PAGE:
Attachment (part four of facilitating therapeutic sessions)

……..the therapist’s role is analogous to that of a mother who provides her child with a secure base from which to explore the world.

-JOHN BOWLBY (1998, p.140)


In continuing our series of how to best facilitate therapeutic sessions I would like to address the most important element of attachment which was highlighted and developed by John Bowlby after he said that we are biologically designed for secure attachment, it is in our design to be more fully human. A few students have been asking me how best to work with different children in their sessions that have insecure attachment styles and are challenging for the session leader.

Learning how to use attachment signs in sessions to repair mistakes or mis-attunements and support ongoing wellbeing comes through training and personal healing as therapists yourselves. However, having cues as session leaders can only help! The idea is to work towards presence which we spoke about on the last blog. Restoring and embodying secure attachment skills and functioning.

The three internalised styles of insecure attachment are:

  • Avoidant – where the client moves away from hostile parents and believes they are better off alone; the baby feels so uncomfortable with others who are not nourishing.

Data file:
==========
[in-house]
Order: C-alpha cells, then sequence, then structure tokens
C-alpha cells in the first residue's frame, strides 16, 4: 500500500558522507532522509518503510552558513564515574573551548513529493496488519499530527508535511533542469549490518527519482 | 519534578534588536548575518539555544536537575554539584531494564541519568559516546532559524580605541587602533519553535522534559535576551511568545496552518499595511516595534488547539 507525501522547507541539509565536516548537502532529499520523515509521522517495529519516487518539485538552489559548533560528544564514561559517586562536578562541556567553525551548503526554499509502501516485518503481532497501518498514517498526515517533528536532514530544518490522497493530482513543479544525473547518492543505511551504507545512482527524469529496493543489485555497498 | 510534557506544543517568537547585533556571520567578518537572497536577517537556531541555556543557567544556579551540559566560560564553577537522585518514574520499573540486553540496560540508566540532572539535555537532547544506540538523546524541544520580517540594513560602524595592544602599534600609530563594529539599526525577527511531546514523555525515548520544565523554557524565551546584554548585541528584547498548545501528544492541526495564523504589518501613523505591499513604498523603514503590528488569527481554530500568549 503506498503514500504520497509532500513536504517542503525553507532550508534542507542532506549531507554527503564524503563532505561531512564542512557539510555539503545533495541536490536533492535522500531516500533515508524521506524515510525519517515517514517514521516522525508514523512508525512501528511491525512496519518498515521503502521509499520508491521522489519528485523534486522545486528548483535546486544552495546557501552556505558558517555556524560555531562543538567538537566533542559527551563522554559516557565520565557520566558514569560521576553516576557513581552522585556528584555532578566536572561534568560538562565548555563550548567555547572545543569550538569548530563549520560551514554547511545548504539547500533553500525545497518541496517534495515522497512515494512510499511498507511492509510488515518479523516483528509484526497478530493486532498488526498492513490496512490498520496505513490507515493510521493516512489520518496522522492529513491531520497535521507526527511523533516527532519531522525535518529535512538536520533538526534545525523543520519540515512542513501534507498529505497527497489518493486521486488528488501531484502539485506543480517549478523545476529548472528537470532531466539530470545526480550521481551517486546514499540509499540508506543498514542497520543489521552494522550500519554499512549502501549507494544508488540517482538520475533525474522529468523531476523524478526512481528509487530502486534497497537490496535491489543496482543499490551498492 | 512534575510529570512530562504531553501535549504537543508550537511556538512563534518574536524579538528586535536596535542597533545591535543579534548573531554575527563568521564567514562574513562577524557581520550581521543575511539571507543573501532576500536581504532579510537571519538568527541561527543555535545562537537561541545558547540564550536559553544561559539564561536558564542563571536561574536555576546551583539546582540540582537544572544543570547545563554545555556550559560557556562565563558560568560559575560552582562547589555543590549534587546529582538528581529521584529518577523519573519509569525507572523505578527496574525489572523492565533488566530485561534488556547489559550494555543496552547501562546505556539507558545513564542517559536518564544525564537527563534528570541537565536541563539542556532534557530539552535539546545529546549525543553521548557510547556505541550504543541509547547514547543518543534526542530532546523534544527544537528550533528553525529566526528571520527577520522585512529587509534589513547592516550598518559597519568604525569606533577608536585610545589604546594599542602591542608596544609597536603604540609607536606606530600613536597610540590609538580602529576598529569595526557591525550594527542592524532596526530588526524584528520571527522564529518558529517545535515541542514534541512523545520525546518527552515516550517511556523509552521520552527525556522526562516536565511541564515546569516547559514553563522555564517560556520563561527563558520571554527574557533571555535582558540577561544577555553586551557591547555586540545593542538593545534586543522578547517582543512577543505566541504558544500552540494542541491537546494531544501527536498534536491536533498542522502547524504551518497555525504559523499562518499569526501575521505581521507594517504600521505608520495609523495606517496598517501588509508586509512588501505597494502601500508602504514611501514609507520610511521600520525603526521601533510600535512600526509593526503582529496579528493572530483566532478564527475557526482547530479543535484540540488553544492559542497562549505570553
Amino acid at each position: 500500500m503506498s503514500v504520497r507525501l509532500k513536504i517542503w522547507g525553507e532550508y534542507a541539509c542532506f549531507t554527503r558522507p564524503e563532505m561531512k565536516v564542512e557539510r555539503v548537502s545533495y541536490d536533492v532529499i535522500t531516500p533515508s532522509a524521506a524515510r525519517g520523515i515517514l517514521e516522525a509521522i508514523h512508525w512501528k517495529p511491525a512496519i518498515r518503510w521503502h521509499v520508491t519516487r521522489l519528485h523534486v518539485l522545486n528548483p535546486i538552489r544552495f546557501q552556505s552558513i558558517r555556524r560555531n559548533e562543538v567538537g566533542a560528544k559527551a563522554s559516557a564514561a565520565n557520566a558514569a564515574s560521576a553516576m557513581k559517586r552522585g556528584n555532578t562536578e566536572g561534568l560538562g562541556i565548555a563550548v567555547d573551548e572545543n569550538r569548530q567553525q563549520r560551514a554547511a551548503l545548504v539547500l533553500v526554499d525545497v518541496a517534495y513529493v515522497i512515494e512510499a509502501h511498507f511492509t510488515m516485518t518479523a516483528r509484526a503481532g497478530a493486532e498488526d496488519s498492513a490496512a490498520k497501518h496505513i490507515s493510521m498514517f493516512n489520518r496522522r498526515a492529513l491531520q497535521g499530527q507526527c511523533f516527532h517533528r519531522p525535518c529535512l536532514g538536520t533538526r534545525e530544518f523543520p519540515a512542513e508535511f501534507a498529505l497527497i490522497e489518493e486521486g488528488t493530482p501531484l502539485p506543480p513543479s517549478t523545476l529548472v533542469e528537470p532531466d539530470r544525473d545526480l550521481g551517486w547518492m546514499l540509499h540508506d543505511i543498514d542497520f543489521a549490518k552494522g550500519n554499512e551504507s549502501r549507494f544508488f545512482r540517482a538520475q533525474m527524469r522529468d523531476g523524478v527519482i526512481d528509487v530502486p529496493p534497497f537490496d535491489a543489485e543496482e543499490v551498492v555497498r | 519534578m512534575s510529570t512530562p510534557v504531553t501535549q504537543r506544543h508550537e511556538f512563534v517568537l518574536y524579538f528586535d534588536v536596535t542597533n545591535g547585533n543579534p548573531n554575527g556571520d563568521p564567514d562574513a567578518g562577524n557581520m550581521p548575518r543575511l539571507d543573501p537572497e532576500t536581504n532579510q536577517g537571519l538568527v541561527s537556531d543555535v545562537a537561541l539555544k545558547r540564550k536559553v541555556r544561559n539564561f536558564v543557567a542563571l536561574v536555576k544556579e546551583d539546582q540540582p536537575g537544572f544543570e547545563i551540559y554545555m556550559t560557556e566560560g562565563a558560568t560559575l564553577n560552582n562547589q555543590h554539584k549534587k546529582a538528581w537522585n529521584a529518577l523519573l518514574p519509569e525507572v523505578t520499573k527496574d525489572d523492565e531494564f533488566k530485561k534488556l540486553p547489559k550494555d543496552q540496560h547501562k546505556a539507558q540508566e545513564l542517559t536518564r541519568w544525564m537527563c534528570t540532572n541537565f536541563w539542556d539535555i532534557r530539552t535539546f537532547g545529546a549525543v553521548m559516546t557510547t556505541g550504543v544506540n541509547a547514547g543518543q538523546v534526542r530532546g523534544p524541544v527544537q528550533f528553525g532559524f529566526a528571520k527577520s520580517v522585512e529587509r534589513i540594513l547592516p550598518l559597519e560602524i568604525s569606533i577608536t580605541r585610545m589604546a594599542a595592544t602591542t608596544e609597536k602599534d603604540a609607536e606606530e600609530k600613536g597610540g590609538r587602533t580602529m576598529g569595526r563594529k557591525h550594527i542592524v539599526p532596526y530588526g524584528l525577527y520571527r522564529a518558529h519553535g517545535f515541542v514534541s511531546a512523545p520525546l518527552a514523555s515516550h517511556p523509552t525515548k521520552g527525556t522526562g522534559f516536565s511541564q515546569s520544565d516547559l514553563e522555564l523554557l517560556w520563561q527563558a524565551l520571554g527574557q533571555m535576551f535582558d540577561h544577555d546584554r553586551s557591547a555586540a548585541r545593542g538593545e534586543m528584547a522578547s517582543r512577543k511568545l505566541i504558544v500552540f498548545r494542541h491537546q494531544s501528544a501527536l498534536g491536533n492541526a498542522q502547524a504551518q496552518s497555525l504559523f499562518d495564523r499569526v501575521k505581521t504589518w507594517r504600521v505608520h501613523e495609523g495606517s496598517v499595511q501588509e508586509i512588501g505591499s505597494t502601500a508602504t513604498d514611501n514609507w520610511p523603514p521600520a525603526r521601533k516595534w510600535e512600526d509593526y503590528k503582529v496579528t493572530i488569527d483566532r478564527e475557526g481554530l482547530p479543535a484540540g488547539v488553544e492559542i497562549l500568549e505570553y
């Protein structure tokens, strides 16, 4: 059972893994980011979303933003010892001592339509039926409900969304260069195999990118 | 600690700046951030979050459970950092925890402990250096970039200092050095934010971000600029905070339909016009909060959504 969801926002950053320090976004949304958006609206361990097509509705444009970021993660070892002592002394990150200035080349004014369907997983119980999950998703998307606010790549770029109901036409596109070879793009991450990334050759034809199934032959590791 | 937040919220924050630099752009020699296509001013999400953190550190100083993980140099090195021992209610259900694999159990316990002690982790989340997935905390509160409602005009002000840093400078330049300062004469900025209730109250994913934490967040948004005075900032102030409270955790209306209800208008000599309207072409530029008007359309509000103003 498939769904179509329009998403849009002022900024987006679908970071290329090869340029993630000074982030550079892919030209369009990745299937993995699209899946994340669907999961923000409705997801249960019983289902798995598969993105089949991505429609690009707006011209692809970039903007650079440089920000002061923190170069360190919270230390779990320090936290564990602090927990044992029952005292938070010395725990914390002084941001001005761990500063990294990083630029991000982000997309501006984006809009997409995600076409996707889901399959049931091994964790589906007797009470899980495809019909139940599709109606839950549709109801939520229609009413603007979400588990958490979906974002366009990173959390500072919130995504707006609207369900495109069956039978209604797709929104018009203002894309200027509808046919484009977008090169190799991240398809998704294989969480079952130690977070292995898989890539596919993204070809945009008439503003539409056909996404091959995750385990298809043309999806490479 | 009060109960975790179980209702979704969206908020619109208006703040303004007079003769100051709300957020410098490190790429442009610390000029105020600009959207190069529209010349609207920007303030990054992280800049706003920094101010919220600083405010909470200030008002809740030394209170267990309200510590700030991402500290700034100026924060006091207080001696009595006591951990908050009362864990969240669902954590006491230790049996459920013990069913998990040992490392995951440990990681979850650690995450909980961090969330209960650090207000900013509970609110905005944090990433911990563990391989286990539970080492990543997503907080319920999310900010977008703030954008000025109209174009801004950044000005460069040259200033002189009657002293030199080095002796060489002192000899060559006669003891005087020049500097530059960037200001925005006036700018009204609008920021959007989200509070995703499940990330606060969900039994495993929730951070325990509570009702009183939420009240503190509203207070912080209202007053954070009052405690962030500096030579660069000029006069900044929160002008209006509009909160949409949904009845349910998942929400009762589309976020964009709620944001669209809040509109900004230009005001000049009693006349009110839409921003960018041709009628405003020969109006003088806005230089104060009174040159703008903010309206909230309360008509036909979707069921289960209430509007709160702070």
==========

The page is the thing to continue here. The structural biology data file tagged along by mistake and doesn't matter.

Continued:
• Ambivalent – where the child gets inconsistent love and has had caregivers who are unpredictable. The baby feels a lack of sense of self and tries to get it from another
  • Disorganized – is both of the above and with a lack of sense of safety and security from deep in their physiology

What can we do as therapeutic session leaders to restore and embody secure attachment skills?

With a child who has Avoidant attachment e.g. you would let them know you understand that things are better on their own but explore what it like is to allow others to share with you. Shall we do this together? Here the key is to work with the ‘importance of including other’

  • With a child who has ambivalent attachment you would help them come back to a sense of self (the key). Help them refer to themselves. “Close your eyes and go into to yourself, what do you think?”
  • With disorganised you need to focus on safety and regulating the central nervous system to feel a sense of physiological safety inside. Who/what provides that sense of safety for them and where in the body is this. The key is creating body-felt sense of safety and relaxation.

When we experience secure attachment we are able to live in deeper compassion and intimacy. We don’t suffer PTSD, we recover from stress easier and experience brain integration. We are more playful as we are protected by and protective of our loved ones!

My tips in your language to help you:

  1. Connect, connect, connect
  2. Make the child / client the centre of the universe
  3. Embody safety
  4. Separate, connect. Separate, connect
  5. Remember you don’t need a special talent to love and hold in safety

There is a beautiful exercise/ dance experience you can share together called ‘a safe base’:

So, you play appropriate music to your situation and the client moves away from you slowly, looking back to see you holding them with your eyes, your total presence . They may dance and move to explore through the space and you are giving them a feeling of being the centre of the universe, loving them for who they are without reservation.

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